22 May, 2021
School Strike 4 Climate protest draws a passionate crowd
An enthusiastic group of protesters voiced their disapproval of the federal government’s failure to prioritise renewal energy funding.
About 100 vocal locals joined a nationwide School Strike 4 Climate protest on Friday at the Cairns Esplanade.
The protesters, largely made up of older Cairns residents created an art installation as well as voiced their disapproval loudly with regard to fracking and climate change.
Local student protestors felt it was important to tell government they should be funding more renewable sources for their future.
Samara Ross a student from Good Counsel College Innisfail appreciates the beauty of living in the region, surrounded by the Great Barrier Reef as well as world heritage rain forests.
“Climate change directly impacts both their systems, (Great Barrier Reef and Daintree). We are starting to see some of the effects already with coral bleaching on the reef.
“With out action against climate change, they are only going to get worse.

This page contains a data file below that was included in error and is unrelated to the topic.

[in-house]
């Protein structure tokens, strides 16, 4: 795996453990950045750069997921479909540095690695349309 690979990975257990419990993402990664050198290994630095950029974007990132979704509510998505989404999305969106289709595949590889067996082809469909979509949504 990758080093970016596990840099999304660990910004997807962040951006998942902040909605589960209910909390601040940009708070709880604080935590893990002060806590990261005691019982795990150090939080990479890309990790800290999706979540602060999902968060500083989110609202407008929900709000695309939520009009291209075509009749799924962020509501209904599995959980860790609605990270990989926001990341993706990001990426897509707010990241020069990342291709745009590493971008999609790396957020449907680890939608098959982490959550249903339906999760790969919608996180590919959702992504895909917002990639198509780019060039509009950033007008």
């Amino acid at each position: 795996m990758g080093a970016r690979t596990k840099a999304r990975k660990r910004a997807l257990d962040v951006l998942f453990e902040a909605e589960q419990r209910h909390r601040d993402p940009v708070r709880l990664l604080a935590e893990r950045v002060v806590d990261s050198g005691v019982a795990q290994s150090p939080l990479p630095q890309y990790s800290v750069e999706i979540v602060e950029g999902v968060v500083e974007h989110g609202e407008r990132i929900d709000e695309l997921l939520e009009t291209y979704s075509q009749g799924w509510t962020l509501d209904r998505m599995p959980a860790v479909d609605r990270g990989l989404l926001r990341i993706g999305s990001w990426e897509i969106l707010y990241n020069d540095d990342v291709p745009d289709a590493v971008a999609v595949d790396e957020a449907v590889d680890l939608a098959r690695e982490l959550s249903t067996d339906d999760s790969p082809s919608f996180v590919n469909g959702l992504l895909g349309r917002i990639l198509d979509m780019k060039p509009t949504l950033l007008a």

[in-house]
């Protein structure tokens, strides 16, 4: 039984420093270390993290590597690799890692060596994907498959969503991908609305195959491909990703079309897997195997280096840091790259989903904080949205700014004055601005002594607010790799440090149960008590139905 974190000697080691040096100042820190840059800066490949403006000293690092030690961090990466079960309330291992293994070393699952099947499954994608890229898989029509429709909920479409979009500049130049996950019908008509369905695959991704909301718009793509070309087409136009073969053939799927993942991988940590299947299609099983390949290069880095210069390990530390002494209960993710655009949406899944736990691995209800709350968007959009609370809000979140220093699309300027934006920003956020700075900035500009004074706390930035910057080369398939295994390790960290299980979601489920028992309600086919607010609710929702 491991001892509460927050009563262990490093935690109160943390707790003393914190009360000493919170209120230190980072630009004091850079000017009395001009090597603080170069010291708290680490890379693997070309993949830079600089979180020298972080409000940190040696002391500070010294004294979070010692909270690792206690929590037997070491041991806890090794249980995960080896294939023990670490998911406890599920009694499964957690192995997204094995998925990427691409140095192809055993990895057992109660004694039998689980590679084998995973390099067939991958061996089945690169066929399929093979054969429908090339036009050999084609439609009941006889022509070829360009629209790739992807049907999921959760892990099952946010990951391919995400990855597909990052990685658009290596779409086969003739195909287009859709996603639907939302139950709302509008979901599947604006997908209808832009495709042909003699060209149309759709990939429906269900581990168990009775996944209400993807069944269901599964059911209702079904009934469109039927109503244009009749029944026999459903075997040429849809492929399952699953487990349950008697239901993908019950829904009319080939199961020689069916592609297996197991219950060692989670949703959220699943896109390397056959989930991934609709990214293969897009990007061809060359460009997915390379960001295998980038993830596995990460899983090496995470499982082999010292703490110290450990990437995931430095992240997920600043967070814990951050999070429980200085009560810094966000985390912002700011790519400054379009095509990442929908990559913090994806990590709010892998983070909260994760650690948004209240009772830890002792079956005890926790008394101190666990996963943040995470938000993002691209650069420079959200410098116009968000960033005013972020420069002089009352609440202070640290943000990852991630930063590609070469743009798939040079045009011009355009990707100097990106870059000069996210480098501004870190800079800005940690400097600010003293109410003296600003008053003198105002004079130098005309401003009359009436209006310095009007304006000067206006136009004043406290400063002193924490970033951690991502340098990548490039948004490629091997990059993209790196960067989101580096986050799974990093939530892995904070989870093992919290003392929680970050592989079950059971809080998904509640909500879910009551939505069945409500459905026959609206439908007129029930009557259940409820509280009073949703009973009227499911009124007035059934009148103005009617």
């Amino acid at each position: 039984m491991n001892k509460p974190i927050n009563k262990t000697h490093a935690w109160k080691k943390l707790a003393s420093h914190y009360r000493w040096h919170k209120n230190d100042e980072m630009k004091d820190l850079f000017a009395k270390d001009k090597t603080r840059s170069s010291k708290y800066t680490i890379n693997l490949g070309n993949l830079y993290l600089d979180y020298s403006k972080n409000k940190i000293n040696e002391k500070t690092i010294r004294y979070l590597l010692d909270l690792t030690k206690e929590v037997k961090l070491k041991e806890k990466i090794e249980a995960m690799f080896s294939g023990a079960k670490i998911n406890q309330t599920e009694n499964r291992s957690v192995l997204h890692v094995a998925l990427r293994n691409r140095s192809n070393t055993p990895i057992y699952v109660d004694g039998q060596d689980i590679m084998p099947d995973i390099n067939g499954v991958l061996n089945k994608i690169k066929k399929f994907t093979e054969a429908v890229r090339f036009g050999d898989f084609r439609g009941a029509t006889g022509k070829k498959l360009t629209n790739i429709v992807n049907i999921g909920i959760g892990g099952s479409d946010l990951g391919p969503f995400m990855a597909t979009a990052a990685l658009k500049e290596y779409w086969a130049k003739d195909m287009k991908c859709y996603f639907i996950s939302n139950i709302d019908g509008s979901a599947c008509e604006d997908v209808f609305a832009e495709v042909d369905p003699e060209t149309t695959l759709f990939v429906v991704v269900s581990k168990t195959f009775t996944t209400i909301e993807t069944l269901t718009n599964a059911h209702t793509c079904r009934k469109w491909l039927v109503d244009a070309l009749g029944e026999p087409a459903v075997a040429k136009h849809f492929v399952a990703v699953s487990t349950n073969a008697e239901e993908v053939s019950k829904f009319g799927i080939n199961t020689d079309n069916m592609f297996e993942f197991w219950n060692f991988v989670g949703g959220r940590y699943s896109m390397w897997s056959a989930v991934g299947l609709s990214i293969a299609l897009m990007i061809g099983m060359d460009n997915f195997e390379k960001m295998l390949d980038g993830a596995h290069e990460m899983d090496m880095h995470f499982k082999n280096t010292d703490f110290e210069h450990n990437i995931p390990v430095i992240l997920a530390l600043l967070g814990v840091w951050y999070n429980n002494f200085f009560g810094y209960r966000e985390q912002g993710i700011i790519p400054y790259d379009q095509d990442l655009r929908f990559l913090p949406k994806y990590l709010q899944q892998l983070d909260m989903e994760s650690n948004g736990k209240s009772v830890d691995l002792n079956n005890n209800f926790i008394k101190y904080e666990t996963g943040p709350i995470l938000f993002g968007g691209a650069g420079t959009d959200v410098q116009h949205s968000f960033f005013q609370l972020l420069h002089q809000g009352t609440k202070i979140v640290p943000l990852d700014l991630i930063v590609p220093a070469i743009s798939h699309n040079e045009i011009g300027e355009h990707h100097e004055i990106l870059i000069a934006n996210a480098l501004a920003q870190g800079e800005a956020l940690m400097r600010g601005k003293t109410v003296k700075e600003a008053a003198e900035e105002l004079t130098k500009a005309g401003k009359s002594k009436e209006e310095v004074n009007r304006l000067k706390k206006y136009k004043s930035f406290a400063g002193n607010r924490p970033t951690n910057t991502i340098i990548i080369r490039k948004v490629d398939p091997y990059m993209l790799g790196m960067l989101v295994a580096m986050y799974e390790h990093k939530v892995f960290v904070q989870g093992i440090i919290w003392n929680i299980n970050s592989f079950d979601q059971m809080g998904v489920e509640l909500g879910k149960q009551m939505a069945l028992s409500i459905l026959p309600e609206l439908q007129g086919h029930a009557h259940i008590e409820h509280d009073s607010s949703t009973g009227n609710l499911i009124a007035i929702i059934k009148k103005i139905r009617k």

“With Cairns being a tourist hub, and many livelihoods coming from the Great Barrier Reef, we should make sure we protect these areas,” she said.
Throughout Australia thousands of students left their classrooms on Friday to voice their protest and support for climate change.
In this years’ federal budget, the government allocated tens of millions of dollars into fast tracking the development of the gas-rich Beetaloo Basin in the Northern Territory. This project is a key pillar underpinning the post-COVID recovery for the Northern Territory.
In the budget over $19 million was allocated to a renewable energy project designed to power the 700 residents of the Daintree,
Prime Minister Scott Morrison recently confirmed the nation remained on track to meet its Paris Agreement target of 26 to 28 percent reduction on the country’s emissions from 2005 levels by 2030. However, he was under increased pressure at a recent Biden global summit to set a more ambitious target.